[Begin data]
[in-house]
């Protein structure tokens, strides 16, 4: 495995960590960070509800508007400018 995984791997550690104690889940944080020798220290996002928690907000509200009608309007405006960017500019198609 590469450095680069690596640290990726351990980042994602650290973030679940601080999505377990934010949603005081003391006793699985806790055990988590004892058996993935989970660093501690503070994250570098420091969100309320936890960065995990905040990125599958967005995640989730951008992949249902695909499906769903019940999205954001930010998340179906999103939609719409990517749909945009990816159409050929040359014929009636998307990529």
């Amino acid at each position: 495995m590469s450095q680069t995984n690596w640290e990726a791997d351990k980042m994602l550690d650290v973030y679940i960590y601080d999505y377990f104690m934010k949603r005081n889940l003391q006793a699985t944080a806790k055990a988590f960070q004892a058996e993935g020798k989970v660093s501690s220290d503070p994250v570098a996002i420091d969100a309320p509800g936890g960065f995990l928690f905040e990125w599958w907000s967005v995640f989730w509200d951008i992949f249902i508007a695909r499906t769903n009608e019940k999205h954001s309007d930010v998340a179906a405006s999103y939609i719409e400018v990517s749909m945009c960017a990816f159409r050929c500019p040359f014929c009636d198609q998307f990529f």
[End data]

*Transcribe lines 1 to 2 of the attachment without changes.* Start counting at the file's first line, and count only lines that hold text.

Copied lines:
[in-house]
């Protein structure tokens, strides 16, 4: 495995960590960070509800508007400018 995984791997550690104690889940944080020798220290996002928690907000509200009608309007405006960017500019198609 590469450095680069690596640290990726351990980042994602650290973030679940601080999505377990934010949603005081003391006793699985806790055990988590004892058996993935989970660093501690503070994250570098420091969100309320936890960065995990905040990125599958967005995640989730951008992949249902695909499906769903019940999205954001930010998340179906999103939609719409990517749909945009990816159409050929040359014929009636998307990529």